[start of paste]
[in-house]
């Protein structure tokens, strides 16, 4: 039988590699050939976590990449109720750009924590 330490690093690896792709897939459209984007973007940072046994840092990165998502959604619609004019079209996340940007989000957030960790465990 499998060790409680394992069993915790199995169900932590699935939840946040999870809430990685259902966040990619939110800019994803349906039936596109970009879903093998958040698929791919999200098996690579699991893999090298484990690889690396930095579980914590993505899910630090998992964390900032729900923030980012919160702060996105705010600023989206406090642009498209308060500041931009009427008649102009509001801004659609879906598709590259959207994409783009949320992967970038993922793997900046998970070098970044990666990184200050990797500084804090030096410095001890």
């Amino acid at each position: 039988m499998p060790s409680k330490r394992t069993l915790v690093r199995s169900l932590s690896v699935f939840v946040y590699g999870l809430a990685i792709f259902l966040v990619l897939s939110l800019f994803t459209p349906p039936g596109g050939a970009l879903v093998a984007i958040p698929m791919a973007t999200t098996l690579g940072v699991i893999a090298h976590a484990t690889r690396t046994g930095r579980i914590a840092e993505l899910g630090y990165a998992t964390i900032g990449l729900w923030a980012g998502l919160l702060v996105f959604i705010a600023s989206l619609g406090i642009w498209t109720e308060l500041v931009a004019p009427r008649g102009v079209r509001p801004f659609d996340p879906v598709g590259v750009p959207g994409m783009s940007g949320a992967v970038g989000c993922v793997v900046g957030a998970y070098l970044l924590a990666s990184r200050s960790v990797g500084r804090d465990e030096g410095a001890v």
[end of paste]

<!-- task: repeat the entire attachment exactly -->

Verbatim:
[in-house]
């Protein structure tokens, strides 16, 4: 039988590699050939976590990449109720750009924590 330490690093690896792709897939459209984007973007940072046994840092990165998502959604619609004019079209996340940007989000957030960790465990 499998060790409680394992069993915790199995169900932590699935939840946040999870809430990685259902966040990619939110800019994803349906039936596109970009879903093998958040698929791919999200098996690579699991893999090298484990690889690396930095579980914590993505899910630090998992964390900032729900923030980012919160702060996105705010600023989206406090642009498209308060500041931009009427008649102009509001801004659609879906598709590259959207994409783009949320992967970038993922793997900046998970070098970044990666990184200050990797500084804090030096410095001890």
């Amino acid at each position: 039988m499998p060790s409680k330490r394992t069993l915790v690093r199995s169900l932590s690896v699935f939840v946040y590699g999870l809430a990685i792709f259902l966040v990619l897939s939110l800019f994803t459209p349906p039936g596109g050939a970009l879903v093998a984007i958040p698929m791919a973007t999200t098996l690579g940072v699991i893999a090298h976590a484990t690889r690396t046994g930095r579980i914590a840092e993505l899910g630090y990165a998992t964390i900032g990449l729900w923030a980012g998502l919160l702060v996105f959604i705010a600023s989206l619609g406090i642009w498209t109720e308060l500041v931009a004019p009427r008649g102009v079209r509001p801004f659609d996340p879906v598709g590259v750009p959207g994409m783009s940007g949320a992967v970038g989000c993922v793997v900046g957030a998970y070098l970044l924590a990666s990184r200050s960790v990797g500084r804090d465990e030096g410095a001890v």